Eddie Izzard Talks ‘Dick,’ ‘Munsters’

Eddie Izzard as Deepak Obi Ben Kingsley in “WHAT ABOUT DICK? ©Carol Rosegg.

Note to editor: A few limited comments from other actors who were at the press conference with Izzard are included because they lead into Izzard’s answers.


Front Row Features

HOLLYWOOD—Comedian Eddie Izzard arrives for his new “What About Dick?” film’s press junket in a natty-casual black blazer, open-neck white dress shirt and jeans, but his fingernails are the main focus of attention. The one on his left ring finger is painted with a tiny European Union flag, the one on his right with a British Union Jack, and the rest are a deep and glossy burgundy. The self-proclaimed “British-European” has expressed a desire to be an MP or possibly mayor of London by 2020.

He also is likably easygoing and leading-man handsome, with bright blue eyes and dramatic blond highlights in his dark hair.

“What About Dick?” presents a radio-drama-style staged reading of an absurd comedy mystery written by Monty Python’s Eric Idle, who performs alongside Izzard, Russell Brand, Billy Connolly, Tim Curry, Tracey Ullman, Jane Leeves, Sophie Winkleman and Jim Piddock. Izzard plays three roles: an Indian inventor named Deepak Obi Ben Kingsley; the dignified manufacturer of a popular early 20th-century marital aid; and an Italian hotel manager (using hilariously labored phonetic pronunciations to deliver a lengthy Italian monologue). The comedy will not appear in theaters or (for the time being) on DVD. Instead, it will be available exclusively online for download beginning November 13 (at whataboutdick.com).

Izzard’s past movie roles have ranged from dramatic (the WW2 thriller “Valkyrie”) to comedic (“My Super Ex-Girlfriend”) to musical (as Mr. Kite in “Across the Universe”) to voiceover work (“The Chronicles of Narnia: Prince Caspian” and Pixar’s “Cars 2”). He recently appeared as Grandpa in the “Mockingbird Lane” reboot of TV’s “The Munsters.”

Alongside Idle, Winkleman and Connolly (later joined by Brand) in an eighth-floor Hollywood Boulevard conference room, the man John Cleese once called “the lost Python” holds forth on humor, politics and the requirements of being a transvestite.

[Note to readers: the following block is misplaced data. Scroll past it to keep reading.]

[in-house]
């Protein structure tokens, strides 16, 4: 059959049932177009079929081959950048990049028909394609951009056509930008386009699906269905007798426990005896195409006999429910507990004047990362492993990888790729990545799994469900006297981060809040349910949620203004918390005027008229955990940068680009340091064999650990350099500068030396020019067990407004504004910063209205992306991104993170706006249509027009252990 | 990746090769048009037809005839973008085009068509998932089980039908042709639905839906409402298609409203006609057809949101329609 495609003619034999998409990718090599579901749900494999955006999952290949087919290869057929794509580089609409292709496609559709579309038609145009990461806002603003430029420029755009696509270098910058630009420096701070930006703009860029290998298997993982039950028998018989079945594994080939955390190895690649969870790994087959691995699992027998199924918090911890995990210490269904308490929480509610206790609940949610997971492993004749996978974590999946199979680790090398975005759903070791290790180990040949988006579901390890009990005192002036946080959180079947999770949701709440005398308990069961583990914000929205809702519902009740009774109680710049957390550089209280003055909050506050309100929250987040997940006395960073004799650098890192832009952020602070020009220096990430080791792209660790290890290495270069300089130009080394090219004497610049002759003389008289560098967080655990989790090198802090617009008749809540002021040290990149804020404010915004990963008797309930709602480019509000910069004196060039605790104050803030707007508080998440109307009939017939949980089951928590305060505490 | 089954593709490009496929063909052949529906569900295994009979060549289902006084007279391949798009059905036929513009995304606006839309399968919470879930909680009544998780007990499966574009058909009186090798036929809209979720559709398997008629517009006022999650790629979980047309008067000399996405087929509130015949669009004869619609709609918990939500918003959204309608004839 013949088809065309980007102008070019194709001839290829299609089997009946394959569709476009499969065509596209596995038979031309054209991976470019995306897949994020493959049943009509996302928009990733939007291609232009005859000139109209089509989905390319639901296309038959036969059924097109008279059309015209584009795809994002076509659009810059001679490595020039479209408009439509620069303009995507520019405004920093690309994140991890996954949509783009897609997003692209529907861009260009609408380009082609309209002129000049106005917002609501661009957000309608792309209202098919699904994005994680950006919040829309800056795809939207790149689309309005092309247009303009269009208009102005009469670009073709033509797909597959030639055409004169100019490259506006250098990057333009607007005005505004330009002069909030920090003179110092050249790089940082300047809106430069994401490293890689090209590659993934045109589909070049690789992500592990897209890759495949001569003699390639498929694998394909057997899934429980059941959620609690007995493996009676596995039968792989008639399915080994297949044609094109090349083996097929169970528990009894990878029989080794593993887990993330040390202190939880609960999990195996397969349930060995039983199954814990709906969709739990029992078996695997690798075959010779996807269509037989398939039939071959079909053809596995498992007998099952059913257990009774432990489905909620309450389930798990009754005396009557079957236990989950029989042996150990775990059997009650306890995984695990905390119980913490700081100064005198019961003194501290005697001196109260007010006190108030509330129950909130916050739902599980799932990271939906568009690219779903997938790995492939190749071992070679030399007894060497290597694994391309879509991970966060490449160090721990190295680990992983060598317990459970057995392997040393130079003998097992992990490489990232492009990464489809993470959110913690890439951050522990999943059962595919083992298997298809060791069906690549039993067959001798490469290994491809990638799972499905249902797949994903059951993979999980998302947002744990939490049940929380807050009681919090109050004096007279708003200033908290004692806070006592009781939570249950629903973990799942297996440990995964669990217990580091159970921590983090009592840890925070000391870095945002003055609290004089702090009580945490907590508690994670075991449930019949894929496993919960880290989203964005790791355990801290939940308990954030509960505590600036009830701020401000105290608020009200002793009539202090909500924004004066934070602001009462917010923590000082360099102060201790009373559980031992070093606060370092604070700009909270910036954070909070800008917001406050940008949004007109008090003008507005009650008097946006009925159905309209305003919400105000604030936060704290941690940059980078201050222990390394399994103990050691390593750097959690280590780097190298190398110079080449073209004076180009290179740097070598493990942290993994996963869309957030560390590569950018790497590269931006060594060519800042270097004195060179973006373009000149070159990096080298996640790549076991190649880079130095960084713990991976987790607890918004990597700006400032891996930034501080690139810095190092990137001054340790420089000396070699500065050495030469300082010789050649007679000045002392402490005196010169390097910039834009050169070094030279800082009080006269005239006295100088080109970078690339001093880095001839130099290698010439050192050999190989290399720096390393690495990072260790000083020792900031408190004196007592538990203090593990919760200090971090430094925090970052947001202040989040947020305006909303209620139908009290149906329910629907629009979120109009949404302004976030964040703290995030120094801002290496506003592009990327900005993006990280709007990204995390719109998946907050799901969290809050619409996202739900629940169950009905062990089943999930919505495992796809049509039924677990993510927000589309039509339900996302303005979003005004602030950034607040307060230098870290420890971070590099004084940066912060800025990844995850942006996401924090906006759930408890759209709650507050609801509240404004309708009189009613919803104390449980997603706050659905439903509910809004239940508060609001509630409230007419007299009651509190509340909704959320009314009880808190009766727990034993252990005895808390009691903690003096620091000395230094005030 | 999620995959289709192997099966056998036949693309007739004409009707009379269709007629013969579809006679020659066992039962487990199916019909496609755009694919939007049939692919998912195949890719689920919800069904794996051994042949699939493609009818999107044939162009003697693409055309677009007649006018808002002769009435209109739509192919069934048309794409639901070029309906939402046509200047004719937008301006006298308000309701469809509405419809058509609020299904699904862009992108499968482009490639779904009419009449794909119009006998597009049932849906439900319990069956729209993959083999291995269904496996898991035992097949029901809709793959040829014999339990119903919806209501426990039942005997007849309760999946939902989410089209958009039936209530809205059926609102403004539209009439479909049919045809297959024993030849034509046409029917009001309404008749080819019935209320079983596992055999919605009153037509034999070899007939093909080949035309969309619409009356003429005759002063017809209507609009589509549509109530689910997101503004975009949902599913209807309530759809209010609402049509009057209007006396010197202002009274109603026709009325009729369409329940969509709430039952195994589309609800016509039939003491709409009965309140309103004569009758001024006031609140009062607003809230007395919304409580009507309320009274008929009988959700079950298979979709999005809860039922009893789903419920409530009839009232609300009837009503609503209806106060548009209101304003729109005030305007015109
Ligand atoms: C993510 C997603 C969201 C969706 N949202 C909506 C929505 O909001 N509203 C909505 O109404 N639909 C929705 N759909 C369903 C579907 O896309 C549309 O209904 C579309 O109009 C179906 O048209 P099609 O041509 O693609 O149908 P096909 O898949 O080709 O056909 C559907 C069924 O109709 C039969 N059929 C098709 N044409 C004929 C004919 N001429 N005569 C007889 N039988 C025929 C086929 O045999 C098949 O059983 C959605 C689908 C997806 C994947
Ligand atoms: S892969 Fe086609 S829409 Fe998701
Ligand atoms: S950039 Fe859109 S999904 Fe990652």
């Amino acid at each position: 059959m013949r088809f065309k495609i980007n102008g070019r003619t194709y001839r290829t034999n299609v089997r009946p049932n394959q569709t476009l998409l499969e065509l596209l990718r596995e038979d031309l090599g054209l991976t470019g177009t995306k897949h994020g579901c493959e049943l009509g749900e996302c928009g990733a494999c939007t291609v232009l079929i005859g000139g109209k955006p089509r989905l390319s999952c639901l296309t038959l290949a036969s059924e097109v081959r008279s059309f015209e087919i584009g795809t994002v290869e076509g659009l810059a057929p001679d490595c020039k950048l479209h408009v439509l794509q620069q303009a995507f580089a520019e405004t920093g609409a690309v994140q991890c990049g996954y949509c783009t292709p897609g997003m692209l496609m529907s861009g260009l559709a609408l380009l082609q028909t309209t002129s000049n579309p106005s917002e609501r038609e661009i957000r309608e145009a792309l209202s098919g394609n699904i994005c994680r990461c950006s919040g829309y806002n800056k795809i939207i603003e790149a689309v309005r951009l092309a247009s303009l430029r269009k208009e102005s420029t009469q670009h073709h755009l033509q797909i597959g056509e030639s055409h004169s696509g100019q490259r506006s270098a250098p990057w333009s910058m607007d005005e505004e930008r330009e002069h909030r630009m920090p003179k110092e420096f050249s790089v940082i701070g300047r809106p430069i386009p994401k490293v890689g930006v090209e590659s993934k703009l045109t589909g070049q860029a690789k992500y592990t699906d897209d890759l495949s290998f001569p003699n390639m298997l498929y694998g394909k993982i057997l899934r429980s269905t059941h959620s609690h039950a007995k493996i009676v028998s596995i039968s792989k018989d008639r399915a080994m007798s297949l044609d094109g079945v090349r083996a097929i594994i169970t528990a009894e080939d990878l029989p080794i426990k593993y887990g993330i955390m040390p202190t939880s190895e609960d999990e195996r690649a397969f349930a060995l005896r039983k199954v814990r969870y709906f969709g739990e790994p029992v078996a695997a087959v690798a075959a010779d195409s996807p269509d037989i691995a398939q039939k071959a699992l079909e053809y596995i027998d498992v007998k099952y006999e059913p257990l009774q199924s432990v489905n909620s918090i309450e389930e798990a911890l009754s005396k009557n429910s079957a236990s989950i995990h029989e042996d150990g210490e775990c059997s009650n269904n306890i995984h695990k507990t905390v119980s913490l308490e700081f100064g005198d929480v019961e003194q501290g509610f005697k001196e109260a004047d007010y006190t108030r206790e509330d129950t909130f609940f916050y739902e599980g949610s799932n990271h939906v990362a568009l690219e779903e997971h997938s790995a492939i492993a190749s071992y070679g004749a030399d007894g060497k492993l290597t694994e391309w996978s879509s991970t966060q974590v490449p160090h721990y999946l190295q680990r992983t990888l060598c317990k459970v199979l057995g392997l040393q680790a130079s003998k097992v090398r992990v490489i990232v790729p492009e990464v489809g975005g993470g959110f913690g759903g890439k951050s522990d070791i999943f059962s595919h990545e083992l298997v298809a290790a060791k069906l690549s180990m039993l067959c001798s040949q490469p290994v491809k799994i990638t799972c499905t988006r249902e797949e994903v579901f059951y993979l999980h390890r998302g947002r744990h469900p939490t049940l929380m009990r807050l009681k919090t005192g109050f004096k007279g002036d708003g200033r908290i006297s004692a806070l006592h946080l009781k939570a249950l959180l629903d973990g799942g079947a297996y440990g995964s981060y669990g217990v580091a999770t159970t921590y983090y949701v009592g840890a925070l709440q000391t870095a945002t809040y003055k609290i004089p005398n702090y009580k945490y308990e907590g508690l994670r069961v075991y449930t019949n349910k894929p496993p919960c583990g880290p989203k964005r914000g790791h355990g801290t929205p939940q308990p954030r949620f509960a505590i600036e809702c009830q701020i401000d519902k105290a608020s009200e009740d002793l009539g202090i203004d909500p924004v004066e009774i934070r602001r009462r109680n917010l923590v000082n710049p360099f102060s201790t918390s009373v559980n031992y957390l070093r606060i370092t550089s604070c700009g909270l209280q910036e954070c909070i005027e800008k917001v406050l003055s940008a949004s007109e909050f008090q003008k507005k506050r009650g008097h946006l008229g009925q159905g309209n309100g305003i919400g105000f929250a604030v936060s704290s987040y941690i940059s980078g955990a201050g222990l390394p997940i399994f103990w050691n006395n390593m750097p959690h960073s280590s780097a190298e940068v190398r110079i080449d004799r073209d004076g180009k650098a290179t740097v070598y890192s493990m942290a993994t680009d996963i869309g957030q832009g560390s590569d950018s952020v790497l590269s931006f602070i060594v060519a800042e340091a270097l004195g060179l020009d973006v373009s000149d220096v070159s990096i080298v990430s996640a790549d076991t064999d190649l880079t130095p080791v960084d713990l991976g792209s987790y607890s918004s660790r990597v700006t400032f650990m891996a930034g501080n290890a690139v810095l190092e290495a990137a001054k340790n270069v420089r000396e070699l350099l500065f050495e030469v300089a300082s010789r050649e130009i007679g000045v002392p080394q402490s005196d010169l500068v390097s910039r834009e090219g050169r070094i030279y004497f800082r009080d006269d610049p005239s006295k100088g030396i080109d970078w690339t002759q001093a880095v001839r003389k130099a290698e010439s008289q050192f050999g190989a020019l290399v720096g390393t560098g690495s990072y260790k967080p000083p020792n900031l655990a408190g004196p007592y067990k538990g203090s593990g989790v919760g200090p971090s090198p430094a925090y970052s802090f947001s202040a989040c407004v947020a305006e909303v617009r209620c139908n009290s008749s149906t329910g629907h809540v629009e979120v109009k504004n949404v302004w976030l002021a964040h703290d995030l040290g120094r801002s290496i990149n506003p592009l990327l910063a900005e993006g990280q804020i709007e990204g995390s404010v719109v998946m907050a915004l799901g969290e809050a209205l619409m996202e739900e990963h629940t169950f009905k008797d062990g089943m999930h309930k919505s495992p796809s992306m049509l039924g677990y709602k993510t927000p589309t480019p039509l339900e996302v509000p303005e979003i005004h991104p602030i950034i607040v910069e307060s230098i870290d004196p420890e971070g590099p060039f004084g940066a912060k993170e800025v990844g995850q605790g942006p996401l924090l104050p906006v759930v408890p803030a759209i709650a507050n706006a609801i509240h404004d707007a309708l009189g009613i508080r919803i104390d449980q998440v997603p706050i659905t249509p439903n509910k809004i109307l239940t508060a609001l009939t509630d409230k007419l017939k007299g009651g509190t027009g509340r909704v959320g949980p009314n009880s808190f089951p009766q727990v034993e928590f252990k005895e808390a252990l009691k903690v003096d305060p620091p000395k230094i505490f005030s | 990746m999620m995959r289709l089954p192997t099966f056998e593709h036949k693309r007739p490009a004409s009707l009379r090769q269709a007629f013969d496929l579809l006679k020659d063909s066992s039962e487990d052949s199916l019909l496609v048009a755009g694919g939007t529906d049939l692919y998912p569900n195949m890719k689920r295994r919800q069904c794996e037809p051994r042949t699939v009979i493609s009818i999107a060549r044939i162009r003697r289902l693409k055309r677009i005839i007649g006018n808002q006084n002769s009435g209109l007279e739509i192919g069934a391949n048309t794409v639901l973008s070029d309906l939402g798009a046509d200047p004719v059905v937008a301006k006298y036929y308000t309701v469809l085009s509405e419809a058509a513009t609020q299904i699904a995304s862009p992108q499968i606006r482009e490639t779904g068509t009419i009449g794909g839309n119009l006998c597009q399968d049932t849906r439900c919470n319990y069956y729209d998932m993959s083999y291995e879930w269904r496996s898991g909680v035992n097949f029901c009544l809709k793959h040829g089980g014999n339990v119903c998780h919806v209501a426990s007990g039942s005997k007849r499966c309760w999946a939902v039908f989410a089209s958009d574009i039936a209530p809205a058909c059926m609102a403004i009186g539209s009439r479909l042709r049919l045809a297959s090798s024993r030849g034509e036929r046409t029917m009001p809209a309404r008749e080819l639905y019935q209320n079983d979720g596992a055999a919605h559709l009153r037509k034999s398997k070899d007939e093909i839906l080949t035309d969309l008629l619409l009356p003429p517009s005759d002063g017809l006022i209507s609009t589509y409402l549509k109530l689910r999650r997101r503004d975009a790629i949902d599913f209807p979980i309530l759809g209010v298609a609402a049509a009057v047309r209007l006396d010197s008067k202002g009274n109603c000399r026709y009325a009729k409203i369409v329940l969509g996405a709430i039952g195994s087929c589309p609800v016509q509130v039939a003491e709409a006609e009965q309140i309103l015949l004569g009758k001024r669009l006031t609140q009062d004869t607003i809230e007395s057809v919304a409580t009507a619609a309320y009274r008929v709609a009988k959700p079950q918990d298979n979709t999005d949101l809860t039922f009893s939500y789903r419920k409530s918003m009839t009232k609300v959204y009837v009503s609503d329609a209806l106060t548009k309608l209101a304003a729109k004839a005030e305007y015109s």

Q: Could you describe the sense of onstage chaos in “What About Dick?”

Izzard: Eric wrote it into the script. He said, “Make sure chaos is in there,” and we tried to oblige. I thought we had an energy, it was alive. Chaos implies that we didn’t know what was going on. We knew what was going on, but we knew that we could actually fly off a bit, and there was a certain license to that Eric allowed us. Also, we never leave the stage. It’s like a film with De Niro. It’s like “Apocalypse Now,” where no one actually leaves the film. They’re all just hanging in the back of the frame waving.

Connolly: I thought what it needed was one of those little things that squishes out perfume.

Idle: Yes. Smell-o-Vision.

Izzard: If you go to the loo these days, you can be sitting there on your iPad, just doing something, and suddenly (makes perfume-spray sound). It’s up on the wall. It’s weird. I was just in the toilet here, and there’s a bloke (on a phone) going, “I’m at Bronson and McDougal,” or whatever he was saying.  I wanted to shout, “No you’re not. Tell him you’re in the loo.”

Q: Do you think humor is natural or can it be learned?

Izzard: I think comedy is genetic. I think it’s built in. If some people, unfortunately, don’t have a sense of humor, it’s either because they’re Republicans or they’re genetically challenged. I think it’s a world thing. I don’t believe it’s national, which is why “The Simpsons” is now around the world and “Python” is now around the world.

Connolly: Half of it is wanting to be funny. The desire to be funny is kind of strange. Most people have a desire to be handsome and attractive and sexy and wanted, a desire to be loved.

Izzard: But we can get wanted and loved and kind of sexy out of comedy, can’t we? If someone wrote a book on how to bridge the laughter ability into the sexual ability, that bridge, that is quite a tricky one.

Idle: I do believe it gets you girls. It gets nerdy boys girls.

Izzard: How about if women are very funny?

Idle: That’s not attractive. It threatens men.

Izzard: (I like) Jennifer Saunders, Dawn French…